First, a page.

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Sigmund Freud and His Concepts

Freud hypothesized that an individual must successfully complete each stage to become a psychologically healthy adult with a fully formed ego and superego. Otherwise, individuals may become stuck or “fixated” in a particular stage, causing emotional and behavioral problems in adulthood (McLeod, 2013).

The Interpretation of Dreams

Another well-known concept from Freud was his belief in the significance of dreams. He believed that analyzing one’s dreams can give valuable insight into the unconscious mind.

In 1900, Freud published the book The Interpretation of Dreams in which he outlined his hypothesis that the primary purpose of dreams was to provide individuals with wish fulfillment, allowing them to work through some of their repressed issues in a situation free from consciousness and the constraints of reality (Sigmund Freud Biography, n.d.).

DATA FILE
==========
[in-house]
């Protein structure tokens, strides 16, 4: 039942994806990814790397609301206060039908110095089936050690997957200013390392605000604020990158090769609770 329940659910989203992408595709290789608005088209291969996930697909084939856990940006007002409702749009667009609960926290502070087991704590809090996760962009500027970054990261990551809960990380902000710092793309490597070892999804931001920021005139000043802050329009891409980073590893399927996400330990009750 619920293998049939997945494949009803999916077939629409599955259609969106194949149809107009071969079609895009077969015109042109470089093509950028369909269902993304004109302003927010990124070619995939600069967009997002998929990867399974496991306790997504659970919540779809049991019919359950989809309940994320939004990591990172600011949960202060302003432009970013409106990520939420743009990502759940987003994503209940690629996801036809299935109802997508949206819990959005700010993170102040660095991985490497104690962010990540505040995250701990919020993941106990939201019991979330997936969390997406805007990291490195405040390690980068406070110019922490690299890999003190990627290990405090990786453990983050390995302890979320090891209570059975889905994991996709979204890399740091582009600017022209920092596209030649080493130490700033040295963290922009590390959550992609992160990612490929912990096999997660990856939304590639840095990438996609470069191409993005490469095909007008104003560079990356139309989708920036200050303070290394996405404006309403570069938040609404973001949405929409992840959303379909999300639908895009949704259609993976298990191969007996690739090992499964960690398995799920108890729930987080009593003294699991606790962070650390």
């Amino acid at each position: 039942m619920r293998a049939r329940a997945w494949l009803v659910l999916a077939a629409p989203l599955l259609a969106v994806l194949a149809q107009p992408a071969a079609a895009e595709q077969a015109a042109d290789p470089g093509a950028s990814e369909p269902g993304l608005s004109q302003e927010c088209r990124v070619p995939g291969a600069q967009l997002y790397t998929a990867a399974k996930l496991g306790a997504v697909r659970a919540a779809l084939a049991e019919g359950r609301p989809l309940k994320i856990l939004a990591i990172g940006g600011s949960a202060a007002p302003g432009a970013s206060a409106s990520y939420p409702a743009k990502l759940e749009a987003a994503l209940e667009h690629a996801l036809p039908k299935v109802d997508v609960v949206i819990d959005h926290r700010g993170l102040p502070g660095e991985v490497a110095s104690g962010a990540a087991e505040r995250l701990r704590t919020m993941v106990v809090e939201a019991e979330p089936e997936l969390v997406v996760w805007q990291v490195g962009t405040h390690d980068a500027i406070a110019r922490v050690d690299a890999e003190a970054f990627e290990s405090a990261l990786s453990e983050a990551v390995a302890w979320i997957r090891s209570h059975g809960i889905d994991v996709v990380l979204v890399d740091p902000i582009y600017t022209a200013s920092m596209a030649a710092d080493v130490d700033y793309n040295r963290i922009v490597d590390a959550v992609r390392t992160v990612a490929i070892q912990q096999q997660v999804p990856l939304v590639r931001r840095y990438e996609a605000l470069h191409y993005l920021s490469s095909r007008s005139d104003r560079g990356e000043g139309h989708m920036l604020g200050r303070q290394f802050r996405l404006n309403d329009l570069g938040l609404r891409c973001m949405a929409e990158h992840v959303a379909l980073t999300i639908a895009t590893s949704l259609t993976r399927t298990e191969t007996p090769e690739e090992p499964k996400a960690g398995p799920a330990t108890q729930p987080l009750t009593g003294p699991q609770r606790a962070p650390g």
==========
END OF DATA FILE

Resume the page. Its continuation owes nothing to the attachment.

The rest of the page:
In this book, he also distinguished between the manifest content (the actual dream) and the latent content (the true or hidden meaning behind the dream).

The purpose of dreams is to translate forbidden wishes and taboo desires into a non-threatening form through condensation (the joining of two or more ideas), displacement (transformation of the person or object we are concerned about into something or someone else), and secondary elaboration (the unconscious process of turning the wish-fulfillment images or events into a logical narrative)